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Decommissioning & Environmental Sciences
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Fusion Science and Technology
Fukiushima Daiichi: 10 years on
The Fukushima Daiichi site before the accident. All images are provided courtesy of TEPCO unless noted otherwise.
It was a rather normal day back on March 11, 2011, at the Fukushima Daiichi nuclear plant before 2:45 p.m. That was the time when the Great Tohoku Earthquake struck, followed by a massive tsunami that caused three reactor meltdowns and forever changed the nuclear power industry in Japan and worldwide. Now, 10 years later, much has been learned and done to improve nuclear safety, and despite many challenges, significant progress is being made to decontaminate and defuel the extensively damaged Fukushima Daiichi reactor site. This is a summary of what happened, progress to date, current situation, and the outlook for the future there.
C. A. Frederick, C. A. Back, A. Nikroo, M. Takagi
Fusion Science and Technology | Volume 51 | Number 4 | May 2007 | Pages 647-650
Technical Paper | dx.doi.org/10.13182/FST07-A1458
Articles are hosted by Taylor and Francis Online.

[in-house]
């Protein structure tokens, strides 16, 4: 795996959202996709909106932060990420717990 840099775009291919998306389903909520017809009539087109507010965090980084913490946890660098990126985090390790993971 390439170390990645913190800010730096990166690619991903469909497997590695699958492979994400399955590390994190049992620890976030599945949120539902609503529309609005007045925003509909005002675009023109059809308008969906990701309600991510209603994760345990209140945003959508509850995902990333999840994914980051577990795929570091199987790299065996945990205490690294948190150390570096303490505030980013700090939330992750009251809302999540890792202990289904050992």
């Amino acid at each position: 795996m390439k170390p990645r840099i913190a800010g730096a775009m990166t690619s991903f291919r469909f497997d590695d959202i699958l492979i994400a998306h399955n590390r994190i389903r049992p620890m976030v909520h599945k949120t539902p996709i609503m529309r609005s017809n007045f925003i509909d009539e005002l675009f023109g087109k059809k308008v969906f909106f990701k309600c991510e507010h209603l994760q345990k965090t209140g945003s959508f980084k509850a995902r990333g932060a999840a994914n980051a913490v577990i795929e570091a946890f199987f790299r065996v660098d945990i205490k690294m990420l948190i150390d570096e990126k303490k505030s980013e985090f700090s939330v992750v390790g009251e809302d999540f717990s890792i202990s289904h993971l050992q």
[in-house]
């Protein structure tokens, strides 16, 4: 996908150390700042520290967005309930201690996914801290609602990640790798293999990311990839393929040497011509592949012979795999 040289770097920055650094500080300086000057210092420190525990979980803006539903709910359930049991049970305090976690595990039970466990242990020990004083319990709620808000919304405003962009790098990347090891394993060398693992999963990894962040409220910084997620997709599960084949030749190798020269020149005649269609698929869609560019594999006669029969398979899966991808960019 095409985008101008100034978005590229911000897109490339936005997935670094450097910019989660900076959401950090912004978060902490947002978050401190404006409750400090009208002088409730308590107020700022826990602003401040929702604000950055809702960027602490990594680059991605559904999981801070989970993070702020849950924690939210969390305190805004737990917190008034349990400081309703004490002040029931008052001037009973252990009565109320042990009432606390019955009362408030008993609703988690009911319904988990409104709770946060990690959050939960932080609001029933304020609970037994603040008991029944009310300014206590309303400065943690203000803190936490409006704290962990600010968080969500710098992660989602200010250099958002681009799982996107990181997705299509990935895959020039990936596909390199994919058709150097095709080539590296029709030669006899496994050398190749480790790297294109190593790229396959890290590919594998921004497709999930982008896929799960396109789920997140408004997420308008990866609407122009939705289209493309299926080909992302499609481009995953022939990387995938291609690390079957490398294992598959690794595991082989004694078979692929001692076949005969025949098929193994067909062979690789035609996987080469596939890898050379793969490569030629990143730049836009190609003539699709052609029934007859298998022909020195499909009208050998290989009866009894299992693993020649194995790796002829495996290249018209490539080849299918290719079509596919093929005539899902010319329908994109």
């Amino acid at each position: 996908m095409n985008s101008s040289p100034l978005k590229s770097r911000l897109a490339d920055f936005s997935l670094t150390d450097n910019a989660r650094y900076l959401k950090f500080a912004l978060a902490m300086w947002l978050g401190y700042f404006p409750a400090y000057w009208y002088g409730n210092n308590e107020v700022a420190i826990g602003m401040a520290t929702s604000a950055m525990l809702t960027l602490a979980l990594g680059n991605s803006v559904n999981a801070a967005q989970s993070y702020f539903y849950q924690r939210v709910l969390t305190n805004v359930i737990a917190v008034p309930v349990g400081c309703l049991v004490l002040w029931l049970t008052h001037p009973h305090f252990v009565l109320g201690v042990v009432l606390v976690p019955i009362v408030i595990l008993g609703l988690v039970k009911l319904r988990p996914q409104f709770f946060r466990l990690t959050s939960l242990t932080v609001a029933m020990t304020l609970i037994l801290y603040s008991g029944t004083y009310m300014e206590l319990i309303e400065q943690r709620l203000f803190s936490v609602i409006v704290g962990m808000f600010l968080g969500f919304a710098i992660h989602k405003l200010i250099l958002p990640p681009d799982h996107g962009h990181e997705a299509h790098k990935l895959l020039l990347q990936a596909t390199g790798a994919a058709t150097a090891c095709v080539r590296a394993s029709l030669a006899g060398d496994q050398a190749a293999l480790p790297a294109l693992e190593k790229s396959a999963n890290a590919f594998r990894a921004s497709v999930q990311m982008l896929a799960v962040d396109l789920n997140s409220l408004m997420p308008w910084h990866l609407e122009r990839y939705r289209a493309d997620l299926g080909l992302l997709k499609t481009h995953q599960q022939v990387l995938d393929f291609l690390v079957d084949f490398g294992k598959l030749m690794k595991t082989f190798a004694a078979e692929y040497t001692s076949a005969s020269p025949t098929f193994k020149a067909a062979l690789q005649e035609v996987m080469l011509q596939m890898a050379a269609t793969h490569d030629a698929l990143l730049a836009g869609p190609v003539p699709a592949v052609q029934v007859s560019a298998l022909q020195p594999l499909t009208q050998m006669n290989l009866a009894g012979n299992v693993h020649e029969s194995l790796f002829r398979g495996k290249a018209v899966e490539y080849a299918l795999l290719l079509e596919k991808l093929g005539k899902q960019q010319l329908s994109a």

Target design for the National Ignition Facility requires either a glass or polyimide (PI) fill tube. To study the hydrodynamic effects that are introduced by a fill tube during capsule implosion, fill tube targets were fabricated for experiments at the Z-Pinch facility. Three and four fill tube targets were designed and fabricated to maximize data during each experiment. Targets were made with PI and glass fill tubes on the same capsule to study the shadowing differences between glass and plastic fill tubes. Four tube targets were fabricated with diameters ranging from 10-45 m to study the effect diameter has on implosion characteristics. Capsules were coated with a germanium-doped layer of glow discharge polymer. Blind holes were drilled in the capsules using an excimer laser. Fill tubes were fabricated using modified capillary pullers and assembly was done on a specially designed assembly station designed for fill tube fabrication. Targets were characterized by optical microscopy and by micron resolution x-ray tomography.